Dr Min Wild
Lecturer in English
School of Society and Culture (Faculty of Arts, Humanities and Business)
- 18th century literature
- Rhetoric, persuasion, oratory
- Christopher Smart
- Literary theory
Email email@example.com to enquire.
Lecturer in English
Min has a first degree in English Literature (first: hons.), an MA in Criticism and Theory (with distinction) and a PhD from the University of Exeter.
British Society for Eighteenth-Century Studies.
Roles on external bodies
Min is the external examiner for the University of Derby's English undergraduate and postgraduate provision
Min teaches first year students about eighteenth-century literature on the 'Writing the Modern World' module, and also 'Rakes, Rascals and Rudeness', a more focused second-year eighteenth-century module on eighteenth-century politeness (and its opposite). She also teaches a level three module on the history and practice of satire, called 'Laughing Matters': in this we study literary name-calling from ancient Rome to Jonathan Pie. She also convened the first-year theory module for some years, and with her interest in rhetoric and philosophy, teaches the MA module 'Poetry and the Modern Self', beginning with Hobbes and the wicked Lord Rochester and heading towards twenty-first century neo-materialism and ecocriticism. Min is happy to be contacted about the supervision of doctoral study in eighteenth-century print culture and literature from high to low. She is also keen to supervise work on significant intersections between philosophy and literature, in any era from the early modern to the present day. Min has supervised as Director of Studies two doctoral dissertations, and has acted as second supervisor on three other successful doctoral projects: she has also been External Examiner for one doctoral thesis and Internal Examiner for three.
Staff serving as external examiners
Min is External Examiner for the University of Derby's English undergraduate and postgraduate programmes
Min researches in the eighteenth century, with special interests in periodicals and print culture, in satire, and in criticism. Her monograph, published by Ashgate in 2008, is a study of The Midwife, Christopher Smart's irreverent magazine of 1750-1753, in which the poet takes on the persona of a critical and opinionated elderly lady called Mrs Mary Midnight.
She is also, though, interested in the workings of rhetoric: under this heading comes the tradition of learned wit, and also personification - known to tie up tongues, since the Greek word for it is 'prosopopoeia'... Her long term research is about the phenomenon she calls 'making words human', when words and texts get personified, and discussed as though they were human, from classical Greece to the present day. She is still working in the eighteenth century too, and a chapter is forthcoming on Christopher Smart's quarrel with a rival magazine writer, 'Sir' John Hill-- the book about him is due out soon. Her latest article is on a rich conjunction of literature and geography, where Mrs Midnight introduces a map of Europe in the shape of an 'Old Woman' - not a fantasy map, but a real one. Min is happy to be contacted about the supervision of doctoral study in eighteenth-century print culture and literature from high to low. She is also keen to supervise work on significant intersections between philosophy and literature, in any era from the early modern to the present day.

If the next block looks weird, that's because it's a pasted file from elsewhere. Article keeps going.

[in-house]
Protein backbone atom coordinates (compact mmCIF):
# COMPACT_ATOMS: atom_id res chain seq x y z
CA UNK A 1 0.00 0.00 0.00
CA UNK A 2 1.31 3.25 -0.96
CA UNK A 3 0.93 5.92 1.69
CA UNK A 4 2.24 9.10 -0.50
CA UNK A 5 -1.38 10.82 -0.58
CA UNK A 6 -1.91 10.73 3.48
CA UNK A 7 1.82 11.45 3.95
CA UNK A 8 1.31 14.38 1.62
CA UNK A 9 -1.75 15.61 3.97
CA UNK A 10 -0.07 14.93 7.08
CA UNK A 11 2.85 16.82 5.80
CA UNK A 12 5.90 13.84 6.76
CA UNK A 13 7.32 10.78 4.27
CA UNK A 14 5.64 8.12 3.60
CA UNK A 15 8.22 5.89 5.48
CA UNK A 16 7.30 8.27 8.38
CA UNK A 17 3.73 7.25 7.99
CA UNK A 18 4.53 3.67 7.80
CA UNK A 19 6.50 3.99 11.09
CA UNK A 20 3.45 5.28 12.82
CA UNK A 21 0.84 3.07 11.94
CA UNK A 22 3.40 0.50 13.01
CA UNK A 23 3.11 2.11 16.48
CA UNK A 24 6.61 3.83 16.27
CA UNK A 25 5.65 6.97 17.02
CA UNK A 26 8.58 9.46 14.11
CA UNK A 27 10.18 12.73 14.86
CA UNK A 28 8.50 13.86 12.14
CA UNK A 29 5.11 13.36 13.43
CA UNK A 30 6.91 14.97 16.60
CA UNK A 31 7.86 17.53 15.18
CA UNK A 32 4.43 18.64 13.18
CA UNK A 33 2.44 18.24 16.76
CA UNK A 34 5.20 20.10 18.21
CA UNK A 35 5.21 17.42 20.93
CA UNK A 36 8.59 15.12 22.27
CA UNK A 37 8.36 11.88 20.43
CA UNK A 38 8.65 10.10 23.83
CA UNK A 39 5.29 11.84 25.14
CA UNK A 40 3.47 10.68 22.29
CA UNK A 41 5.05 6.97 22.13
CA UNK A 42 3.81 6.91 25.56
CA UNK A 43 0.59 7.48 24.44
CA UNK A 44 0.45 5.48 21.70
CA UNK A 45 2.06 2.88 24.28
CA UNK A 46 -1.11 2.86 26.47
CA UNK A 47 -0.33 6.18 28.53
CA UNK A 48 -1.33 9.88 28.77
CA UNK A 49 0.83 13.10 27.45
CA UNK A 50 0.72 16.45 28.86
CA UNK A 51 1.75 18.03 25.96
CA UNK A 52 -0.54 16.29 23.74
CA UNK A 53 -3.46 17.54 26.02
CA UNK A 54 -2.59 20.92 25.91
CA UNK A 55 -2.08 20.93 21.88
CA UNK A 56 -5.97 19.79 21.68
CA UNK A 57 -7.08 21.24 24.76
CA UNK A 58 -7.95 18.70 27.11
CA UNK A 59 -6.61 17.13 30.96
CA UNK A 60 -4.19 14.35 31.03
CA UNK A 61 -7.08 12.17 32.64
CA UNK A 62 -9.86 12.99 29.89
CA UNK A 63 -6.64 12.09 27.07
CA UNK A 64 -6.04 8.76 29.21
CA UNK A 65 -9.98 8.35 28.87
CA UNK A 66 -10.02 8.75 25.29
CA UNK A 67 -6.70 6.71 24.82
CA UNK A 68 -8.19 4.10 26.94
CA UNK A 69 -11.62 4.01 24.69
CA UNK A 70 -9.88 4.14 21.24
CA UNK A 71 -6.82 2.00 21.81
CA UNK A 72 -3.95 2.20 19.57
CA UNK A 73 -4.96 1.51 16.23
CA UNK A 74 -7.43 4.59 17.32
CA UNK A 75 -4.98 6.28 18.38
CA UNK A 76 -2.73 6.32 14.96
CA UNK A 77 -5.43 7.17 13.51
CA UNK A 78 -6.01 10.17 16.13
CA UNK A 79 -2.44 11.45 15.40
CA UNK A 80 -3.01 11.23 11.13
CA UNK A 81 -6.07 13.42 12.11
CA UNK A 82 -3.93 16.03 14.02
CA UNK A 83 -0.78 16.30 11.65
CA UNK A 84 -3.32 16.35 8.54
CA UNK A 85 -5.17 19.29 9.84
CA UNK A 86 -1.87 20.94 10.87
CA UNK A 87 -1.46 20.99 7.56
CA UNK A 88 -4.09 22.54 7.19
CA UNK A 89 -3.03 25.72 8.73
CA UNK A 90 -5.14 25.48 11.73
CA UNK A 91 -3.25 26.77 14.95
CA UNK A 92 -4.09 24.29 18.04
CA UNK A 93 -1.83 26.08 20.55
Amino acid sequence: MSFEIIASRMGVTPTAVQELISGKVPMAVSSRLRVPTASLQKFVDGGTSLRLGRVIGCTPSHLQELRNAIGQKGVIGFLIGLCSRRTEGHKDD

Key publications are highlightedJournals
Reports & invited lectures
On Charlotte Lennox, in conversation with Stig Abell and Thea Lenarduzzi for the Times Literary Supplement, 16th August 2018.
On the rise of the novel, in conversation with Thea Lenarduzzi and Lucy Dallas, for the Times Literary Supplement, 7th July 2020.
Invited Conference Plenary:
26- 29th March 2021 ‘Mrs Mary Midnight vs the ”Present Happy Establishment”: Drag and Rhetoric in Eighteenth-Century London.’ Closing plenary for the University of Edinburgh’s ‘Enemies in the Early Modern World 1453-1789: Conflict, Culture and Control’ online conference.
14th-15th September, 2010: “ ’Tis by Succession of Delight”: A Colloquium on the Words and Times of Christopher Smart: International conference on Christopher Smart's writing, cross-dressing and Christianity.
Other academic activities
Reviews for the Times Literary Supplement since 2013:
- Julie Peakman, Amatory Pleasures: Explorations in Eighteenth-Century Sexual Culture (Bloomsbury) in Times Literary Supplement, 13th October 2016. (400 words)
- Mark Davies, King of all Balloons: the adventurous life of James Sadler, the first English aeronaut (Amberley) in Times Literary Supplement, July 22nd 2016.
- Norma Clarke, Brothers of the Quill: Oliver Goldsmith in Grub St., Harvard University Press (3,000 words: second lead article) in Times Literary Supplement, 20th May 2016.
- Lynda Mugglestone, Samuel Johnson and the Journey into Words, Oxford University Press (800 words) in Times Literary Supplement, 12th February 2016.
- Margaret Doody, Jane Austen’s Names, U of Chicago P (1,600 words) in Times Literary Supplement, 2nd October 2015.
- Janet Todd, The Cambridge Introduction to Jane Austen, Cambridge: Cambridge University Press, second edition, 2015 (400 words) in Times Literary Supplement, June 5th 2015.
- Richard M. Ward, Print Culture, Crime and Justice in 18th-Century London, London: Bloomsbury, 2014 (400 words) in Times Literary Supplement, Jan 30th 2015
- The Collected Works of Ann Yearsley (three vols.), Pickering and Chatto (1,600 words): Times Literary Supplement, May 23rd 2014.
- William Hayley (1745-1820): Poet, Biographer, and Libertarian: A Reassessment., ed. Paul Foster, with Diana Barsham: William Hayley (1745-1820): England’s Lost Laureate: Selected Poetry, ed. Paul Foster, with Diana Barsham (1,000 words): Times Literary Supplement, October 11th 2013.
- Raspe, Rudolf Erich, The Travels and Surprising Adventures of Baron Munchausen, Melville House, April 2013.